I do have very vivid memories of driving through battlefields as a child listening to George Winston instrumental soundtracks playing in the cassette player of my mother’s car.  Considering there were only two major battles fought in the north, I find it odd that in my 15 plus years of living in the deep south I have never attended a Civil War reenactment…until last weekend.



This year marks the 150th Anniversary of the Siege of Petersburg, Virginia.  Over 70,000 lives were lost during those 9 months of battle south of Richmond, Virginia.  There will be several activities this summer at the National Battlefield Petersburg that honor that battle and those who lost their lives, but we got started a little early in Hampton Roads.

I am so sorry it took me that long to go. Have you ever seen Sweet Home Alabama? The movie about the southern transplant returning home to divorce her first husband? Her father is an AVID re-enactor and they show a scene where he is in character, dying on the battlefield. THIS WAS JUST LIKE THAT!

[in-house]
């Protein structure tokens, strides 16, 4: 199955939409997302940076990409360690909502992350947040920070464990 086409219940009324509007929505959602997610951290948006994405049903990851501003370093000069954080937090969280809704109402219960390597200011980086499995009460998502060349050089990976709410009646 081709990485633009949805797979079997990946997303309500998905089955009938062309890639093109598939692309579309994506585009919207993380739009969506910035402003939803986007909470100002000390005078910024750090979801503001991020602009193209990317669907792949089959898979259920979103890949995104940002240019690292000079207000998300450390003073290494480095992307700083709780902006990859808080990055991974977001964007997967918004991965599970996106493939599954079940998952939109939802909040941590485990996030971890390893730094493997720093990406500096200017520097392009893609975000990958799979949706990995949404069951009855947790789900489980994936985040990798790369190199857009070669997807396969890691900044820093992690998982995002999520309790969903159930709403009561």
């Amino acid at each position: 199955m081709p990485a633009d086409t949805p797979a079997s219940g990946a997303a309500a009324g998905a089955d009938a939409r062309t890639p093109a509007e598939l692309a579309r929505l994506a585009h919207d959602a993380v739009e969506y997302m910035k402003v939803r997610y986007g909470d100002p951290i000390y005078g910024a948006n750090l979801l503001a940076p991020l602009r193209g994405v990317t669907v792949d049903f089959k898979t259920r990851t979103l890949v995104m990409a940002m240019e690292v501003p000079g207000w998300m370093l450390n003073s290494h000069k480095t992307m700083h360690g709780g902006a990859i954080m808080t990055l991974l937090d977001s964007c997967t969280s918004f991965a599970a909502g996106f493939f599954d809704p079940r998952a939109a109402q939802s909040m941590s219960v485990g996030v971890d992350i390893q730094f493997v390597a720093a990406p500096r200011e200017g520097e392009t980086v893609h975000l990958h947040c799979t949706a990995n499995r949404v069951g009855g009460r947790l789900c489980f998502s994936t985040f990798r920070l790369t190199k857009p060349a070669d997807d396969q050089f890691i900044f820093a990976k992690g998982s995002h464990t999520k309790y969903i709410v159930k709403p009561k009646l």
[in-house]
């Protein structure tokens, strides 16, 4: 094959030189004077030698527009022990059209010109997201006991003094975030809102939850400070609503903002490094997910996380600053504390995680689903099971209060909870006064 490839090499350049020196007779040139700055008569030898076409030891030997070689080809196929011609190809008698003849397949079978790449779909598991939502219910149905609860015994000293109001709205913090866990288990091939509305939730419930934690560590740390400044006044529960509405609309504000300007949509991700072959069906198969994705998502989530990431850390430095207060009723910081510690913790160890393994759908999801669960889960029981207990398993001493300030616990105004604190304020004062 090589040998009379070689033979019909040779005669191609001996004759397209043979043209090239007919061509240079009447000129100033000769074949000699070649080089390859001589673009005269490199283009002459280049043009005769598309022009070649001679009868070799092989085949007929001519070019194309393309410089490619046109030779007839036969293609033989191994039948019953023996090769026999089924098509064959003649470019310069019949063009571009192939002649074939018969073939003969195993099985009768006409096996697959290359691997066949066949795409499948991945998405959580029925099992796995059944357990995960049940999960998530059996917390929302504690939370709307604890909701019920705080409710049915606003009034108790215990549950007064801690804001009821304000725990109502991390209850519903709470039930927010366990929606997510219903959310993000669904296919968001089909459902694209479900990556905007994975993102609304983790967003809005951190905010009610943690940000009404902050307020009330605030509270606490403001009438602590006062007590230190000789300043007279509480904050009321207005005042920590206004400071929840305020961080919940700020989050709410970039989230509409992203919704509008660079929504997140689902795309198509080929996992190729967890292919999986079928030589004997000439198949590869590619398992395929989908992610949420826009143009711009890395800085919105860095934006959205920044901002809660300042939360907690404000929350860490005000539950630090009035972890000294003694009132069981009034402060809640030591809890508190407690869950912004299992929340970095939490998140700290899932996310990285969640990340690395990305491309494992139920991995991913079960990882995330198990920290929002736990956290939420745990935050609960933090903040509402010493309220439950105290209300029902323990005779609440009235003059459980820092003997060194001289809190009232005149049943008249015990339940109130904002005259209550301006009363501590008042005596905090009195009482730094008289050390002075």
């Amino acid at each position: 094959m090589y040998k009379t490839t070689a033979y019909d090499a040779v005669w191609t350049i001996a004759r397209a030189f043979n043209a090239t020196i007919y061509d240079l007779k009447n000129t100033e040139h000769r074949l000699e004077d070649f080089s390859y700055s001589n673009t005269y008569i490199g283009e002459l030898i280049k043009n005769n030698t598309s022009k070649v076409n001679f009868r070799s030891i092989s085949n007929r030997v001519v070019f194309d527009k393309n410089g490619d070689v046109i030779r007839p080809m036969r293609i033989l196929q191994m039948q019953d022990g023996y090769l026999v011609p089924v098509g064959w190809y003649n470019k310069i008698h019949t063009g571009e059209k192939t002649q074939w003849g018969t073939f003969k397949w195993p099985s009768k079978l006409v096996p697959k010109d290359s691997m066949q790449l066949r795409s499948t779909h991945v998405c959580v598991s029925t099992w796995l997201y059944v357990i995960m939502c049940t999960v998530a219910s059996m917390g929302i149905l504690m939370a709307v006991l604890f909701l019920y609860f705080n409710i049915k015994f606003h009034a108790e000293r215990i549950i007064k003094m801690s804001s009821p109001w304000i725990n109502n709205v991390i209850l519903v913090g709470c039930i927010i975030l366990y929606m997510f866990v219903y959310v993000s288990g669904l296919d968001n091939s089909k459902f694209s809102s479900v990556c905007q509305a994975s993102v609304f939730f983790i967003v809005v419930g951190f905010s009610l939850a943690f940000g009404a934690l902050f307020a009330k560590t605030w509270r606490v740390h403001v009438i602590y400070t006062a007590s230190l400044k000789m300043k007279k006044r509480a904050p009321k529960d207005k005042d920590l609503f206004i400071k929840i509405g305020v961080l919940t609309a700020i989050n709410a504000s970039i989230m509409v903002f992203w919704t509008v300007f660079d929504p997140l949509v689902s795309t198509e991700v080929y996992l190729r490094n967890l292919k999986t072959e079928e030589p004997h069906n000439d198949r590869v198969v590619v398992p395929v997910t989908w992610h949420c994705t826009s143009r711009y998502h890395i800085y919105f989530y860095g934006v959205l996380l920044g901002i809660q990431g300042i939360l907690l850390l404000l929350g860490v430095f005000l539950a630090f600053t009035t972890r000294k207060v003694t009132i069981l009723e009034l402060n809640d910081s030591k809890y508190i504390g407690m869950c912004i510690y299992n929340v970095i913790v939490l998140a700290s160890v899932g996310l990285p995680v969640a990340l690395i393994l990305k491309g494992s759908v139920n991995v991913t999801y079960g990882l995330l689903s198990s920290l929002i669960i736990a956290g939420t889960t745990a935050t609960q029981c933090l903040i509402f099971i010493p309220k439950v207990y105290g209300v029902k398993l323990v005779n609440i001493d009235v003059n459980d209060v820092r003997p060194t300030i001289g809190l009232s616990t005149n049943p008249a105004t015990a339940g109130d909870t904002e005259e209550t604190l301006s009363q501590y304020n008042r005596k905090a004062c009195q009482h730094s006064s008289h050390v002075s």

My family and I took advantage of the Civil War Reenactment at Endview Plantation in Newport News (cost was $7 per person over 7 years old) this past weekend and we had a terrific time!  There were Boy Scouts selling food and reenactment vendors selling their mostly handmade goods.  I couldn’t resist buying a bag full of pewter and bone buttons for my knitting habit!


We slowly meandered through some of the soldier encampments where we found out what life could be like for men on the road during the war.  It was great for the kids to check out the different types of tents and living situations.  The authenticity was amazing from the cooking, to the clothing, to the way the horses were outfitted.

Tent Setup

We only had time to wander into one of the several encampments that filled the tree line before we decided to head down and grab a seat before the show.  And what a show it was!

Union Soldiers